To be eligible, local education authorities and/or schools must meet a minimum level of identified students for free meals; agree to serve free lunches and breakfasts to all students; and agree to cover with non-federal funds any costs of providing free meals to all students above amounts provided in federal assistance.
The Community Eligibility Provision (CEP) has a number of benefits to students and schools. It increases participation by children in the school meal programs. It will help schools reduce administrative costs related to collecting and processing applications and tracking students based on meal eligibility status. Schools will no longer have to collect payments or use swipe cards or other systems during the meal service. As a result of expanded student participation and reductions in administrative work, many Community Eligibility Option (CEO) schools have reported increased revenues, resulting in stronger school nutrition programs overall.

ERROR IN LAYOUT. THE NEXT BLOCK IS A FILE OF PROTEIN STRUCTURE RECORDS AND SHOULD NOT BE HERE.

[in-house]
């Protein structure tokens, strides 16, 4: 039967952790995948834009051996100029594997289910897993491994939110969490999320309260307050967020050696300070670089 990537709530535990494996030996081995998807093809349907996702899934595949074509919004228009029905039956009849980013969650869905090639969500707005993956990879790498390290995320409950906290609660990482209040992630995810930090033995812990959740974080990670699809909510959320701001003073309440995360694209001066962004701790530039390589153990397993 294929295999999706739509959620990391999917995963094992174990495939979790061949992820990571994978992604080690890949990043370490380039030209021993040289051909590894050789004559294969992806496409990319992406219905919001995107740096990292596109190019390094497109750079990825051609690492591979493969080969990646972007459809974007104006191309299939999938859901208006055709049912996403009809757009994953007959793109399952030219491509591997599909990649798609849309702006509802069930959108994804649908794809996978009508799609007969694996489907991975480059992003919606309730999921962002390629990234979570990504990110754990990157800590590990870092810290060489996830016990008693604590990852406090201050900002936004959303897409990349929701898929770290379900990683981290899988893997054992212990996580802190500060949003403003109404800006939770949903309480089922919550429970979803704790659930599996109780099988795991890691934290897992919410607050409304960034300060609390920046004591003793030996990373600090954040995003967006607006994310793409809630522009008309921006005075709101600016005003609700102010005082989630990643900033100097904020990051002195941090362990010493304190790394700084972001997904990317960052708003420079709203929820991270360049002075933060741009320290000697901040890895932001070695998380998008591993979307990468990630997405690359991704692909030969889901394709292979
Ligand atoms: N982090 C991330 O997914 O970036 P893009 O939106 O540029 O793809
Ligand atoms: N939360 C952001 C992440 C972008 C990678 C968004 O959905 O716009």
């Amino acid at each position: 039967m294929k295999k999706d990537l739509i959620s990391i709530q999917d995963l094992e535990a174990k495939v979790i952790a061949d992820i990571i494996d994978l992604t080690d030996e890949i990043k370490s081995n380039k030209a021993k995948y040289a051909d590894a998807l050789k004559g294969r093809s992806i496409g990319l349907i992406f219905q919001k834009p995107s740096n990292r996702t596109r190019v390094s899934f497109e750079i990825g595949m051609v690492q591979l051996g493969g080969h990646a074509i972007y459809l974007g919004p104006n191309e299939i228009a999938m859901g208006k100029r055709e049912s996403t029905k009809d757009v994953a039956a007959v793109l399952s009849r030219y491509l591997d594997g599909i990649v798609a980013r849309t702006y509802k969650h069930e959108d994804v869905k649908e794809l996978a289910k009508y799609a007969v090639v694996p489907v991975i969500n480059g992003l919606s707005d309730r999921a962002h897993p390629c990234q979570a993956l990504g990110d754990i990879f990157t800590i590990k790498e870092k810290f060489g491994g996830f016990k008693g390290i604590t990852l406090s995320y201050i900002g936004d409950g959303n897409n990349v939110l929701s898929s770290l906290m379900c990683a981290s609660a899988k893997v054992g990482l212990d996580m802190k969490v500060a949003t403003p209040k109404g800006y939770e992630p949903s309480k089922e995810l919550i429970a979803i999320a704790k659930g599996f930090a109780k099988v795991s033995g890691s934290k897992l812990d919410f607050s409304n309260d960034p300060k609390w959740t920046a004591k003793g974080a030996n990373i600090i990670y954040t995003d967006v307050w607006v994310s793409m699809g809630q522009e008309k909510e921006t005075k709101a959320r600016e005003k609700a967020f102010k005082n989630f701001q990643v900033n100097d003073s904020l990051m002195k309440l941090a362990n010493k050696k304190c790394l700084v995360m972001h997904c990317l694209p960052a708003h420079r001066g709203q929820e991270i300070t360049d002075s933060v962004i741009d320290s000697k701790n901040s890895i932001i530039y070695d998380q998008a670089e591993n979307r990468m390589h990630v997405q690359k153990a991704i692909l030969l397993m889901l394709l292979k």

CEP also will help students because families no longer have to complete meal applications and it can reduce stigma because all students are eating meals at no cost, regardless of their income status community eligibility reduces the district’s paperwork and school meal administrative costs, and streamlines its school meal service. Studies show that well-nourished children are able to focus in class and ultimately do better in school.
In short, CEP allows for a healthier student body and a healthier school meal budget.
List of individual school sites that are eligible or "near-eligible" to participate in the Community Eligibility Provision for the 2014-15 school year.
U.S. Department of Agriculture (USDA) Memos and Resources